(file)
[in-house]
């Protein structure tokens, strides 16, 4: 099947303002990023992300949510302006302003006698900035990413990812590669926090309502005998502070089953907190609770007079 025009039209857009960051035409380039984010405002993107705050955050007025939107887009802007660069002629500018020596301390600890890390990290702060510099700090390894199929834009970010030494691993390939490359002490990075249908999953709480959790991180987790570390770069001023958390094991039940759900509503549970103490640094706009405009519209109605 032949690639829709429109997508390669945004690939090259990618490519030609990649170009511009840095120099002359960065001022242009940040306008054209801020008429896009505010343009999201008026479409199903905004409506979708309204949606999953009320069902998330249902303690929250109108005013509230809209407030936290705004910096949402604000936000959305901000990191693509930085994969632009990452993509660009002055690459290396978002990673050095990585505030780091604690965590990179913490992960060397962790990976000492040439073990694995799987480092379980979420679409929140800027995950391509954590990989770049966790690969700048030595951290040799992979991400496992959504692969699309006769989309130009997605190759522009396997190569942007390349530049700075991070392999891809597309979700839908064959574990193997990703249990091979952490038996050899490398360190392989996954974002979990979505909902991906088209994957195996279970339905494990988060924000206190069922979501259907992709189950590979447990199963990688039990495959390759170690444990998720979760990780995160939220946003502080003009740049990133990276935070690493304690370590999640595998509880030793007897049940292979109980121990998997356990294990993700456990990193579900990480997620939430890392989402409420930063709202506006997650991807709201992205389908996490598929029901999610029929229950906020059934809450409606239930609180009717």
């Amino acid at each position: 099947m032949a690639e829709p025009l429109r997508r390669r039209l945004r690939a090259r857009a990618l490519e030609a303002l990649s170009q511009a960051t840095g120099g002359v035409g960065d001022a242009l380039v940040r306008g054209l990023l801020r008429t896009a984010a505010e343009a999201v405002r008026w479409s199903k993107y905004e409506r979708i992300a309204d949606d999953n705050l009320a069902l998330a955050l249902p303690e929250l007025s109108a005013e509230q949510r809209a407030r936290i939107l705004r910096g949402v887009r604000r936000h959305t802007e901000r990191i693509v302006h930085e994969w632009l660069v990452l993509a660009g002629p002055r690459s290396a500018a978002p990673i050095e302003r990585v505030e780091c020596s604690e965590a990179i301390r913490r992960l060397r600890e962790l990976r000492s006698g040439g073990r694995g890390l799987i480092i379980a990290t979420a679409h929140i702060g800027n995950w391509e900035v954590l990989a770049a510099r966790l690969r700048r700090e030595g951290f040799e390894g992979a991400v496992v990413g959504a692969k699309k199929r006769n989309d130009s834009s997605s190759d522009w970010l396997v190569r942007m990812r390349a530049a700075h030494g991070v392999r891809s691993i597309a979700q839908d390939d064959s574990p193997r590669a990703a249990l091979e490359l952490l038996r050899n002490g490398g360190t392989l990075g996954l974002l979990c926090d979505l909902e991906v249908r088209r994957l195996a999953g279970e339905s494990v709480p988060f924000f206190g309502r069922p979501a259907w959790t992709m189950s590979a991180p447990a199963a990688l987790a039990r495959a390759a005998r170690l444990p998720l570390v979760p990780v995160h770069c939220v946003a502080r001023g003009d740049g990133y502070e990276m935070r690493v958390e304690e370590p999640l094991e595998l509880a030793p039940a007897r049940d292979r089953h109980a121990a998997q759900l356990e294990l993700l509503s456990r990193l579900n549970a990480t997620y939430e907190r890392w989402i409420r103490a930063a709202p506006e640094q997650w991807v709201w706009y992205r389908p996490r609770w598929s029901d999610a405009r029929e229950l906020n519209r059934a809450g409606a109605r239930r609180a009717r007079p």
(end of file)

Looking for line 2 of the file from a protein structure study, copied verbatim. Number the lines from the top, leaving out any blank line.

């Protein structure tokens, strides 16, 4: 099947303002990023992300949510302006302003006698900035990413990812590669926090309502005998502070089953907190609770007079 025009039209857009960051035409380039984010405002993107705050955050007025939107887009802007660069002629500018020596301390600890890390990290702060510099700090390894199929834009970010030494691993390939490359002490990075249908999953709480959790991180987790570390770069001023958390094991039940759900509503549970103490640094706009405009519209109605 032949690639829709429109997508390669945004690939090259990618490519030609990649170009511009840095120099002359960065001022242009940040306008054209801020008429896009505010343009999201008026479409199903905004409506979708309204949606999953009320069902998330249902303690929250109108005013509230809209407030936290705004910096949402604000936000959305901000990191693509930085994969632009990452993509660009002055690459290396978002990673050095990585505030780091604690965590990179913490992960060397962790990976000492040439073990694995799987480092379980979420679409929140800027995950391509954590990989770049966790690969700048030595951290040799992979991400496992959504692969699309006769989309130009997605190759522009396997190569942007390349530049700075991070392999891809597309979700839908064959574990193997990703249990091979952490038996050899490398360190392989996954974002979990979505909902991906088209994957195996279970339905494990988060924000206190069922979501259907992709189950590979447990199963990688039990495959390759170690444990998720979760990780995160939220946003502080003009740049990133990276935070690493304690370590999640595998509880030793007897049940292979109980121990998997356990294990993700456990990193579900990480997620939430890392989402409420930063709202506006997650991807709201992205389908996490598929029901999610029929229950906020059934809450409606239930609180009717």